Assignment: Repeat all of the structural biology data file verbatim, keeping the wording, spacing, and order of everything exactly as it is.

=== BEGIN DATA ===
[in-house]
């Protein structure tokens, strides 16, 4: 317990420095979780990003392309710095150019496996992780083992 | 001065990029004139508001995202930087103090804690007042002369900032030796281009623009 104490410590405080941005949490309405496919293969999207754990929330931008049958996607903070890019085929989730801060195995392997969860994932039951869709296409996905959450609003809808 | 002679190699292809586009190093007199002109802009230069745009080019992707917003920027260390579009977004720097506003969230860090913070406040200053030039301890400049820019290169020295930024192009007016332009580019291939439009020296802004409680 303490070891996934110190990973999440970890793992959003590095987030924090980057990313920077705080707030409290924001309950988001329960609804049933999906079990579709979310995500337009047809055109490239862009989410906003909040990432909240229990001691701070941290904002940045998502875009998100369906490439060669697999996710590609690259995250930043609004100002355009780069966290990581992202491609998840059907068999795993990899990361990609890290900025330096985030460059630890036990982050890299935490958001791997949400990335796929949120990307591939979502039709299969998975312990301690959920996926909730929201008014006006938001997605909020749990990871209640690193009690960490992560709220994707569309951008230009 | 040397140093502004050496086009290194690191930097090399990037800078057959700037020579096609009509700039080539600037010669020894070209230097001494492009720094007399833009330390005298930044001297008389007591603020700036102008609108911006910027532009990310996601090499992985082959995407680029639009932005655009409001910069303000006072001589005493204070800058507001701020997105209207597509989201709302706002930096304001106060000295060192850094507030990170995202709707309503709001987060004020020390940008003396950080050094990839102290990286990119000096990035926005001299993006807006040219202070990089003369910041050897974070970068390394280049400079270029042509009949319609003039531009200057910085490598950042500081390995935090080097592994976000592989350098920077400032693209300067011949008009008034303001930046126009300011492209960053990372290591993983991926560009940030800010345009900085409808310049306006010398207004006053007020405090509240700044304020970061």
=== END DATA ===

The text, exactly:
[in-house]
């Protein structure tokens, strides 16, 4: 317990420095979780990003392309710095150019496996992780083992 | 001065990029004139508001995202930087103090804690007042002369900032030796281009623009 104490410590405080941005949490309405496919293969999207754990929330931008049958996607903070890019085929989730801060195995392997969860994932039951869709296409996905959450609003809808 | 002679190699292809586009190093007199002109802009230069745009080019992707917003920027260390579009977004720097506003969230860090913070406040200053030039301890400049820019290169020295930024192009007016332009580019291939439009020296802004409680 303490070891996934110190990973999440970890793992959003590095987030924090980057990313920077705080707030409290924001309950988001329960609804049933999906079990579709979310995500337009047809055109490239862009989410906003909040990432909240229990001691701070941290904002940045998502875009998100369906490439060669697999996710590609690259995250930043609004100002355009780069966290990581992202491609998840059907068999795993990899990361990609890290900025330096985030460059630890036990982050890299935490958001791997949400990335796929949120990307591939979502039709299969998975312990301690959920996926909730929201008014006006938001997605909020749990990871209640690193009690960490992560709220994707569309951008230009 | 040397140093502004050496086009290194690191930097090399990037800078057959700037020579096609009509700039080539600037010669020894070209230097001494492009720094007399833009330390005298930044001297008389007591603020700036102008609108911006910027532009990310996601090499992985082959995407680029639009932005655009409001910069303000006072001589005493204070800058507001701020997105209207597509989201709302706002930096304001106060000295060192850094507030990170995202709707309503709001987060004020020390940008003396950080050094990839102290990286990119000096990035926005001299993006807006040219202070990089003369910041050897974070970068390394280049400079270029042509009949319609003039531009200057910085490598950042500081390995935090080097592994976000592989350098920077400032693209300067011949008009008034303001930046126009300011492209960053990372290591993983991926560009940030800010345009900085409808310049306006010398207004006053007020405090509240700044304020970061």